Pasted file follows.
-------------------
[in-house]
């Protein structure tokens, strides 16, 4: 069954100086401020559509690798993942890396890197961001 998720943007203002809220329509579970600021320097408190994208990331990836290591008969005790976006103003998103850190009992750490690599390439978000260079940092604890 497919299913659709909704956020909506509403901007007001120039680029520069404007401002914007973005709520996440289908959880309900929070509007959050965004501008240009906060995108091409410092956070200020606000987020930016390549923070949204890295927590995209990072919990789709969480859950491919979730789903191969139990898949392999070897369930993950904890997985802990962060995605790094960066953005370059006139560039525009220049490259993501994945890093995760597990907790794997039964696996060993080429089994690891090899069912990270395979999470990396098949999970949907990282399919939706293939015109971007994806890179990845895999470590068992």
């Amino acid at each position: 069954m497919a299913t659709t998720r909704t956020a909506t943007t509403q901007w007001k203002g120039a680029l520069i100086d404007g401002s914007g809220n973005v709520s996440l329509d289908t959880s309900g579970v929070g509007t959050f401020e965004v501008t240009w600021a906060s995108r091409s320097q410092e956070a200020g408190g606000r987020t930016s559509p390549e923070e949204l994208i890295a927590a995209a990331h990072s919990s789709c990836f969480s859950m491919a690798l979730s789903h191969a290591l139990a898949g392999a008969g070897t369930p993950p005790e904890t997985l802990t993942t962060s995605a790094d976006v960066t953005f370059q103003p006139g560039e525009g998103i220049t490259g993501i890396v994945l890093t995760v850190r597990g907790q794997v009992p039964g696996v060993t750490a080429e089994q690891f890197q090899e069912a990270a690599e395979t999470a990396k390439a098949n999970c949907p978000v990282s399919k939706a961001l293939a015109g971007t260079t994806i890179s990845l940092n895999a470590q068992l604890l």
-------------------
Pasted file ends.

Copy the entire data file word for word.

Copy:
[in-house]
């Protein structure tokens, strides 16, 4: 069954100086401020559509690798993942890396890197961001 998720943007203002809220329509579970600021320097408190994208990331990836290591008969005790976006103003998103850190009992750490690599390439978000260079940092604890 497919299913659709909704956020909506509403901007007001120039680029520069404007401002914007973005709520996440289908959880309900929070509007959050965004501008240009906060995108091409410092956070200020606000987020930016390549923070949204890295927590995209990072919990789709969480859950491919979730789903191969139990898949392999070897369930993950904890997985802990962060995605790094960066953005370059006139560039525009220049490259993501994945890093995760597990907790794997039964696996060993080429089994690891090899069912990270395979999470990396098949999970949907990282399919939706293939015109971007994806890179990845895999470590068992």
């Amino acid at each position: 069954m497919a299913t659709t998720r909704t956020a909506t943007t509403q901007w007001k203002g120039a680029l520069i100086d404007g401002s914007g809220n973005v709520s996440l329509d289908t959880s309900g579970v929070g509007t959050f401020e965004v501008t240009w600021a906060s995108r091409s320097q410092e956070a200020g408190g606000r987020t930016s559509p390549e923070e949204l994208i890295a927590a995209a990331h990072s919990s789709c990836f969480s859950m491919a690798l979730s789903h191969a290591l139990a898949g392999a008969g070897t369930p993950p005790e904890t997985l802990t993942t962060s995605a790094d976006v960066t953005f370059q103003p006139g560039e525009g998103i220049t490259g993501i890396v994945l890093t995760v850190r597990g907790q794997v009992p039964g696996v060993t750490a080429e089994q690891f890197q090899e069912a990270a690599e395979t999470a990396k390439a098949n999970c949907p978000v990282s399919k939706a961001l293939a015109g971007t260079t994806i890179s990845l940092n895999a470590q068992l604890l």